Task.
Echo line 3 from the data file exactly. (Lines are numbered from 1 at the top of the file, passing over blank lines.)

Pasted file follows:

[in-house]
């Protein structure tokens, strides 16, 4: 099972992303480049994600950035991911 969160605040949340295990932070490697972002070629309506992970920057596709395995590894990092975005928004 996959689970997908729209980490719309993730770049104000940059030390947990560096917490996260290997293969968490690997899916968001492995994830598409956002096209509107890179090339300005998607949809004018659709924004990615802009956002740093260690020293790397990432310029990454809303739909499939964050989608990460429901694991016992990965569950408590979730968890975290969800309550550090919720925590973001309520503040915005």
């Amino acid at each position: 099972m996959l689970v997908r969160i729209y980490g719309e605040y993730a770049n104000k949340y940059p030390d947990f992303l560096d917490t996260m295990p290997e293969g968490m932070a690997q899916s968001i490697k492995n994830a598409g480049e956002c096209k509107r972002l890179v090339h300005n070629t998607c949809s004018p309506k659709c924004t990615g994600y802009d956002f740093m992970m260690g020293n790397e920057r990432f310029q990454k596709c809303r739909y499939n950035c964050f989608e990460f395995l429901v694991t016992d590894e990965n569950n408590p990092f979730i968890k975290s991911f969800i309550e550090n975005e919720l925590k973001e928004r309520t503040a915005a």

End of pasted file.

């Amino acid at each position: 099972m996959l689970v997908r969160i729209y980490g719309e605040y993730a770049n104000k949340y940059p030390d947990f992303l560096d917490t996260m295990p290997e293969g968490m932070a690997q899916s968001i490697k492995n994830a598409g480049e956002c096209k509107r972002l890179v090339h300005n070629t998607c949809s004018p309506k659709c924004t990615g994600y802009d956002f740093m992970m260690g020293n790397e920057r990432f310029q990454k596709c809303r739909y499939n950035c964050f989608e990460f395995l429901v694991t016992d590894e990965n569950n408590p990092f979730i968890k975290s991911f969800i309550e550090n975005e919720l925590k973001e928004r309520t503040a915005a």